I did have a few misconceptions about readership beforehand, but was wise enough to read another blog post of yours and on wordpress. There is some really useful content out there – it’s just a matter of finding it! Thank you for your wonderful helpful advice.

  9. When I first started blogging three years ago, I didn’t have any expectations. In fact, the only reason I was blogging was to get myself writing regularly again and not procrastinating. But over the years as the blog grew and I started to get a following, I think my expectations have become somewhat unrealistic in certain ways. I am working through that now. Thanks for reminding me that I’m not the only one who feels this way!

    • I had a very similar experience!

      I was just out to have fun and my blog went sort of viral. Suddenly I had lots of hits and more submissions than I knew what to do with. I put some ads on, made some money, got a book contract, but the hits and the ad revenue are waning and I find that I expected it to just keep going if I kept doing the same thing. Not so much.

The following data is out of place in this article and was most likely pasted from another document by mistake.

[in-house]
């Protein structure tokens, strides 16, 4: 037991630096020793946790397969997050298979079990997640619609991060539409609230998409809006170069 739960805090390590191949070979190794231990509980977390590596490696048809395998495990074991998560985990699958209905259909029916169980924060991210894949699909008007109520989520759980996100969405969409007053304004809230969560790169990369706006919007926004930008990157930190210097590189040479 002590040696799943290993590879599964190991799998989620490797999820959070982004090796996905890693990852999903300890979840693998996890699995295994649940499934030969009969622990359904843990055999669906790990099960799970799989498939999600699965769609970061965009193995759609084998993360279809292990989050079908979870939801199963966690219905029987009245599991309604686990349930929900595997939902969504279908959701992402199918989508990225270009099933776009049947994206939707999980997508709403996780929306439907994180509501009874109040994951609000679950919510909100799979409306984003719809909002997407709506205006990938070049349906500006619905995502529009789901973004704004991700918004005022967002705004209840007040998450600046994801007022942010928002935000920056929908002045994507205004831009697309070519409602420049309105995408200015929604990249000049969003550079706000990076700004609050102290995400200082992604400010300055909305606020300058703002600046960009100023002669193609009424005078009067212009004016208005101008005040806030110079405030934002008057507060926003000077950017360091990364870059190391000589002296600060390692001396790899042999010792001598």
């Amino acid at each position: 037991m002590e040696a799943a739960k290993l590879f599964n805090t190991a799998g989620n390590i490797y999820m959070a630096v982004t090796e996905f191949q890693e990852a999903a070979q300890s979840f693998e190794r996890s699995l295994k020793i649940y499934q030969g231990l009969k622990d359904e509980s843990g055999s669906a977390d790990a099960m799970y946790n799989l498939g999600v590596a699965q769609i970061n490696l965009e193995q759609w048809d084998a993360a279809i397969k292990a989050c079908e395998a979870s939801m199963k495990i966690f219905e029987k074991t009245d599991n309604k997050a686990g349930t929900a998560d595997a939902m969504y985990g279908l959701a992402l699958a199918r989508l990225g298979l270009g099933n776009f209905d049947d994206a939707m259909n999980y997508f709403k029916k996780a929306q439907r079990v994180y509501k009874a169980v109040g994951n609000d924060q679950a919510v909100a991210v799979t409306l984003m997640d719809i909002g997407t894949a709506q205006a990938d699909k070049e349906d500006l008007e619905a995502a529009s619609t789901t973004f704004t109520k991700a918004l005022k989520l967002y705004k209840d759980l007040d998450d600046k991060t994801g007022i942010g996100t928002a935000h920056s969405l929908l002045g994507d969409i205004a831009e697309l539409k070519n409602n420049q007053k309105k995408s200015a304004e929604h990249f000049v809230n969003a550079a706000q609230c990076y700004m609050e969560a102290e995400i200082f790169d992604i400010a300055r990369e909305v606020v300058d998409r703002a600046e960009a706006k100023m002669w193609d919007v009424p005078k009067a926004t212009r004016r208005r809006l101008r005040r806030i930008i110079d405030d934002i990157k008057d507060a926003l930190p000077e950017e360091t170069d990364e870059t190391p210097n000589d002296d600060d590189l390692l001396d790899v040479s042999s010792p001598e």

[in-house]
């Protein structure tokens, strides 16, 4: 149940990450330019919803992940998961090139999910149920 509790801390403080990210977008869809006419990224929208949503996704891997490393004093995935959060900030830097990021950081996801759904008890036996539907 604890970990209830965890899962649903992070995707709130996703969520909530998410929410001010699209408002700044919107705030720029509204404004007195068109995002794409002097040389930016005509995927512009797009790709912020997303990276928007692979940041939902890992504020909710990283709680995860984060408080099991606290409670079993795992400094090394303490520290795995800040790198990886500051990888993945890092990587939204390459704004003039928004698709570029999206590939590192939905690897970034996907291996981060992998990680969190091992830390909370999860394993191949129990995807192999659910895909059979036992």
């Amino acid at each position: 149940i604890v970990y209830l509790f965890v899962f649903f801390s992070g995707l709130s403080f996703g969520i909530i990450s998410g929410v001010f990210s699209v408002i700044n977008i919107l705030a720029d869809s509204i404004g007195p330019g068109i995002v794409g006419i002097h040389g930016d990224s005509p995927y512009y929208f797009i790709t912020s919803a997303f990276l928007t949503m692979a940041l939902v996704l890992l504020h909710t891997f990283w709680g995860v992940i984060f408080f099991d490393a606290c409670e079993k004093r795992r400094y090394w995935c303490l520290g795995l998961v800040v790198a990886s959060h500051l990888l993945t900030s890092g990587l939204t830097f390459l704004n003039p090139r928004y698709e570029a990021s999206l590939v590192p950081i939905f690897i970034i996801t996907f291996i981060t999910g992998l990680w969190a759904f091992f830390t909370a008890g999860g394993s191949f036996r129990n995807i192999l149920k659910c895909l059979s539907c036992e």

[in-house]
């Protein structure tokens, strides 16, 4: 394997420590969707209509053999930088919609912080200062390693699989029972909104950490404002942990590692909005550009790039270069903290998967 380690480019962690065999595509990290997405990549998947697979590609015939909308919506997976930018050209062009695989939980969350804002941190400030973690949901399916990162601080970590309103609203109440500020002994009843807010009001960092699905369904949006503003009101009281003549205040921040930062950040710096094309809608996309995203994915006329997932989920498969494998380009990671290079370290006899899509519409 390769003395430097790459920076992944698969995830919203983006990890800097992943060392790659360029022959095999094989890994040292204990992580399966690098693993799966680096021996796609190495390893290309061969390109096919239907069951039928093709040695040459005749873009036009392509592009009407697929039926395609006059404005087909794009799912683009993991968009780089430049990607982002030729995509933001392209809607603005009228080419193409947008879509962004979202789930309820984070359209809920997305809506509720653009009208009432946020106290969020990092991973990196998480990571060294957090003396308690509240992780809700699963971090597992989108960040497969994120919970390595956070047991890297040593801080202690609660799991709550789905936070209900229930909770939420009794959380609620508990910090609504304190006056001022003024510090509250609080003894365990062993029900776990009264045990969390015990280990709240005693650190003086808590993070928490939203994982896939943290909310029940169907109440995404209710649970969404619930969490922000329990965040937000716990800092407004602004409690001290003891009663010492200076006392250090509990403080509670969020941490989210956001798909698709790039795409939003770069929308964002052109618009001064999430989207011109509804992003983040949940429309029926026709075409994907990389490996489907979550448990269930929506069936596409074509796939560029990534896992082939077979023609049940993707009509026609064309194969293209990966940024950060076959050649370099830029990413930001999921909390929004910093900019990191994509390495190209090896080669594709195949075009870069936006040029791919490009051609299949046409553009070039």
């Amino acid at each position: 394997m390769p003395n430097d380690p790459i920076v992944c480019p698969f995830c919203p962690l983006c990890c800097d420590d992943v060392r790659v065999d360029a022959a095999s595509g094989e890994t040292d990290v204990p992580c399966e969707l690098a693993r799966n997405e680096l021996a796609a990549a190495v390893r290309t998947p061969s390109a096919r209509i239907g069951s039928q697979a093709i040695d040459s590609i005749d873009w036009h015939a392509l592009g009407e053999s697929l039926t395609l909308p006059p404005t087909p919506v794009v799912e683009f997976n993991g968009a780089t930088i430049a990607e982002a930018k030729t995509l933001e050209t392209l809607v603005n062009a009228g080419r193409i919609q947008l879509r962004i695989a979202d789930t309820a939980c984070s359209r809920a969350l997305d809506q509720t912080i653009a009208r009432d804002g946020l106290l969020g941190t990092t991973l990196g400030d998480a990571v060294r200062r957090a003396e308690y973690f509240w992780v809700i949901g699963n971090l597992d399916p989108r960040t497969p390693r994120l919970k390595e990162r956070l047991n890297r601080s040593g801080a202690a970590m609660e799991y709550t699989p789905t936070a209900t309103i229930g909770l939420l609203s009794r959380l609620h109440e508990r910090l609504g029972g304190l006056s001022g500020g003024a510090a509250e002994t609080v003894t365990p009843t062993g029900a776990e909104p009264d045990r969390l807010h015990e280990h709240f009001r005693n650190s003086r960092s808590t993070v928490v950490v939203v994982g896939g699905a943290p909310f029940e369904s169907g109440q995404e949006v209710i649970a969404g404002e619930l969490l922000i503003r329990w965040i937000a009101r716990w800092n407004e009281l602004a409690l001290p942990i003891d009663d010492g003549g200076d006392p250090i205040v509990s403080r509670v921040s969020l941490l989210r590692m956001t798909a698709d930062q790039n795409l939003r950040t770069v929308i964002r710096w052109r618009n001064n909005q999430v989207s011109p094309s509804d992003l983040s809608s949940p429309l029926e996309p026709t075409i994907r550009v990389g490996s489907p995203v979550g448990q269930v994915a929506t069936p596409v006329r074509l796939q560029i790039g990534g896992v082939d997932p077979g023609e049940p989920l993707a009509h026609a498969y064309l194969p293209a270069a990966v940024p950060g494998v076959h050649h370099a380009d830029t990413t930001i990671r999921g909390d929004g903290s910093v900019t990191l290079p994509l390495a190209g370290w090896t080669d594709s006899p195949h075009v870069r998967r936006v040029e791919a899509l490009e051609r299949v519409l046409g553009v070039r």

10. Never intended to make money as evident by my lack of a “real” website. Just having a little fun along the way. It follows my FMG plan.

  11. Hi Darren,

    Top post as always. I thought it would be more hands off, but its not at all!. The good thing is though that the more I get involved the more enjoyable it is…

    Thanks again,

    David Edwards

  12. I definitely fall into the category where I thought making money would be easier. It really takes a lot of hard work to gain traffic and you need to pay attention to details no matter how small you might think they are. Some times it is the small details that make or break a site.